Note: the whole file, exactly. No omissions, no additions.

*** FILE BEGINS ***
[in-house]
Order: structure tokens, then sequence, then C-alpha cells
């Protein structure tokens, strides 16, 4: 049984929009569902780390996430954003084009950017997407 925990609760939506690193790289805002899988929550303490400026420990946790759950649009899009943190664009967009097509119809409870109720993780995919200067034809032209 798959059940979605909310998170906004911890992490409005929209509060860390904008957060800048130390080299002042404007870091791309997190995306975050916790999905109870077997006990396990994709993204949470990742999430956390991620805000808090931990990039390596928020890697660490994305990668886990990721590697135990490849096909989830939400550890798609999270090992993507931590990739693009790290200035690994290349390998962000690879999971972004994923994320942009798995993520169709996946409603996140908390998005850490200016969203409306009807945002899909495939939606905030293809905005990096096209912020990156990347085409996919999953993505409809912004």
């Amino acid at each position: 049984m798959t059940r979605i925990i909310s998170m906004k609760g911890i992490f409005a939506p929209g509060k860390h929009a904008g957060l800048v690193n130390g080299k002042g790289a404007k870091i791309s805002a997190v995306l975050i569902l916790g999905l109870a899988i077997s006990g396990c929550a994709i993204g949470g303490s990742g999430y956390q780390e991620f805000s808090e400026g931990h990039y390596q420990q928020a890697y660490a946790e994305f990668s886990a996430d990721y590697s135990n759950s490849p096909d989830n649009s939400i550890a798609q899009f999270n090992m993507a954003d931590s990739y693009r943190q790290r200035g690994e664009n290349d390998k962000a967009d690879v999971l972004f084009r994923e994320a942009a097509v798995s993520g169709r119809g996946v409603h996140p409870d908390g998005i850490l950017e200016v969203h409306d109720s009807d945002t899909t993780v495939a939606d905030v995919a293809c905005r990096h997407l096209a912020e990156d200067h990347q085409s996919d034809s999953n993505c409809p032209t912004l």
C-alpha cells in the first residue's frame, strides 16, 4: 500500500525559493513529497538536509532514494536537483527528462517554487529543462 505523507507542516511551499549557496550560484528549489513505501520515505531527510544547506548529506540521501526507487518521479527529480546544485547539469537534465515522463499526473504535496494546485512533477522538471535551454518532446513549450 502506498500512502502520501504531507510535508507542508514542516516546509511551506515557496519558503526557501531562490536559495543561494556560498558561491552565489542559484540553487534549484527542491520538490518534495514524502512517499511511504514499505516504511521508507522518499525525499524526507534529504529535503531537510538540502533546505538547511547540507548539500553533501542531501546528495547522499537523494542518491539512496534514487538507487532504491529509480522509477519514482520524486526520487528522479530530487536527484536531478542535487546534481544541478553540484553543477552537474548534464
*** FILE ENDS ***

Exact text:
[in-house]
Order: structure tokens, then sequence, then C-alpha cells
């Protein structure tokens, strides 16, 4: 049984929009569902780390996430954003084009950017997407 925990609760939506690193790289805002899988929550303490400026420990946790759950649009899009943190664009967009097509119809409870109720993780995919200067034809032209 798959059940979605909310998170906004911890992490409005929209509060860390904008957060800048130390080299002042404007870091791309997190995306975050916790999905109870077997006990396990994709993204949470990742999430956390991620805000808090931990990039390596928020890697660490994305990668886990990721590697135990490849096909989830939400550890798609999270090992993507931590990739693009790290200035690994290349390998962000690879999971972004994923994320942009798995993520169709996946409603996140908390998005850490200016969203409306009807945002899909495939939606905030293809905005990096096209912020990156990347085409996919999953993505409809912004």
């Amino acid at each position: 049984m798959t059940r979605i925990i909310s998170m906004k609760g911890i992490f409005a939506p929209g509060k860390h929009a904008g957060l800048v690193n130390g080299k002042g790289a404007k870091i791309s805002a997190v995306l975050i569902l916790g999905l109870a899988i077997s006990g396990c929550a994709i993204g949470g303490s990742g999430y956390q780390e991620f805000s808090e400026g931990h990039y390596q420990q928020a890697y660490a946790e994305f990668s886990a996430d990721y590697s135990n759950s490849p096909d989830n649009s939400i550890a798609q899009f999270n090992m993507a954003d931590s990739y693009r943190q790290r200035g690994e664009n290349d390998k962000a967009d690879v999971l972004f084009r994923e994320a942009a097509v798995s993520g169709r119809g996946v409603h996140p409870d908390g998005i850490l950017e200016v969203h409306d109720s009807d945002t899909t993780v495939a939606d905030v995919a293809c905005r990096h997407l096209a912020e990156d200067h990347q085409s996919d034809s999953n993505c409809p032209t912004l």
C-alpha cells in the first residue's frame, strides 16, 4: 500500500525559493513529497538536509532514494536537483527528462517554487529543462 505523507507542516511551499549557496550560484528549489513505501520515505531527510544547506548529506540521501526507487518521479527529480546544485547539469537534465515522463499526473504535496494546485512533477522538471535551454518532446513549450 502506498500512502502520501504531507510535508507542508514542516516546509511551506515557496519558503526557501531562490536559495543561494556560498558561491552565489542559484540553487534549484527542491520538490518534495514524502512517499511511504514499505516504511521508507522518499525525499524526507534529504529535503531537510538540502533546505538547511547540507548539500553533501542531501546528495547522499537523494542518491539512496534514487538507487532504491529509480522509477519514482520524486526520487528522479530530487536527484536531478542535487546534481544541478553540484553543477552537474548534464